I was not aware of this until last September when I attended a hard drive repair and recovery course and the instructor spoke with a guy at NIST who shared this info with him. The instructor said that with recent hard drives, it is possible that degaussing could only corrupt the System Area, preventing the drive from initializing and tricking the user into thinking that the drive has been sanitized. But some "simple" System Area fixes could allow access to user data.

NIST says that to know if a degausser is effective for a specific drive, it would help to know the magnetic force used by a drive to write the data and compare it to the magnetic force that can be deployed by the degausser. Unfortunately, the magnetic force used by the drive is generally not mentioned in the tech specs on manufacturers websites.

BTW, I have not tried this myself but I though it might be worth to know.

ReplyQuote
Posted : 14/01/2013 7:42 pm
hc4n6
(@hc4n6)
New Member

You have to be careful with degaussing. This was true when hard drives were using longitudal recording. However, since newer hard drives use perpendicular recording, degaussers are not 100% reliable. Since those drives require a lot more magnetic force to completely degauss a drive, this force cannot always be applied by a table-top degausser.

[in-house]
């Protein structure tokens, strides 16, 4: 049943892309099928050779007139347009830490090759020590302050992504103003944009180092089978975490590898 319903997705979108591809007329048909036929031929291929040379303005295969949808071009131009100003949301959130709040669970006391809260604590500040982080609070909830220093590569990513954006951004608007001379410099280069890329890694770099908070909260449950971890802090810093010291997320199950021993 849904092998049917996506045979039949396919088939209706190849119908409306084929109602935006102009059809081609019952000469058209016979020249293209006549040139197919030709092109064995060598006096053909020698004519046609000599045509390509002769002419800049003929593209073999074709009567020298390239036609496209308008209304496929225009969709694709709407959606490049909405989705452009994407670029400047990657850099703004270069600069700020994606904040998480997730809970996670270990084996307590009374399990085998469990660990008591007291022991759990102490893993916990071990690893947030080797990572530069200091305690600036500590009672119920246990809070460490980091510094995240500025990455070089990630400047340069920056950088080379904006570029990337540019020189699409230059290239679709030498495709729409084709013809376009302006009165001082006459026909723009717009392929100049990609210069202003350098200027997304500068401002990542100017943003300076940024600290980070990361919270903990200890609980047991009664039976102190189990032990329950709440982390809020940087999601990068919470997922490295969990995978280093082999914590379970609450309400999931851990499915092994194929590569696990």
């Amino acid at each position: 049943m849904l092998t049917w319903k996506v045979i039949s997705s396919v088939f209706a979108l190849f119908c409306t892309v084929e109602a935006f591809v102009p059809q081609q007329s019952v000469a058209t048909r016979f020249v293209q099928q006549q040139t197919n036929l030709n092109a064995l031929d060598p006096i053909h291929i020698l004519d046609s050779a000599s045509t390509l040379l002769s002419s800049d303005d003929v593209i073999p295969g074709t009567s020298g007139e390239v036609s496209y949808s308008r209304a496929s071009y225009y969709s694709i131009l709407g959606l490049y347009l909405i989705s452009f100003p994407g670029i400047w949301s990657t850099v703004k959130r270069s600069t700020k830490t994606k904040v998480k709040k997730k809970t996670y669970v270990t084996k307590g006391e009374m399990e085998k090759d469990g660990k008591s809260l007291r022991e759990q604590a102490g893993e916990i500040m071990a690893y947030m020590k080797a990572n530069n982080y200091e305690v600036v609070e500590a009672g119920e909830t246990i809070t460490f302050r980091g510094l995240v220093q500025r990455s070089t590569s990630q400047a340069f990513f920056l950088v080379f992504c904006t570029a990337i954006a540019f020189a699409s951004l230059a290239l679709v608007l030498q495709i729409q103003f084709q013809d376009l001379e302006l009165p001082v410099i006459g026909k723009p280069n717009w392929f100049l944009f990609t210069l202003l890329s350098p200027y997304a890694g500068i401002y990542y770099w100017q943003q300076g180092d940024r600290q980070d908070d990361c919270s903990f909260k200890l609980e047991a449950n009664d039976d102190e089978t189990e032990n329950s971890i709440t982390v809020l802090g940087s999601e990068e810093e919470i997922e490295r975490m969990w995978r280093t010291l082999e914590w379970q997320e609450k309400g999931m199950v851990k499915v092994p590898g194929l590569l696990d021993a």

That is very interesting, I was not aware of it either. It is time to perform some tests. mrgreen

ReplyQuote
Posted : 14/01/2013 8:11 pm
jaclaz
(@jaclaz)
Community Legend

If I get it right the issue is that the so-called "gray areas" or servo control zones that may be affected "just enough" to make the rest of data unreadable (to the actual proprietor/disposer of the disk) but recoverable by re-formatting at low-level and/or repair those areas (by a very knowledgeable intruder/terrorist/whatever).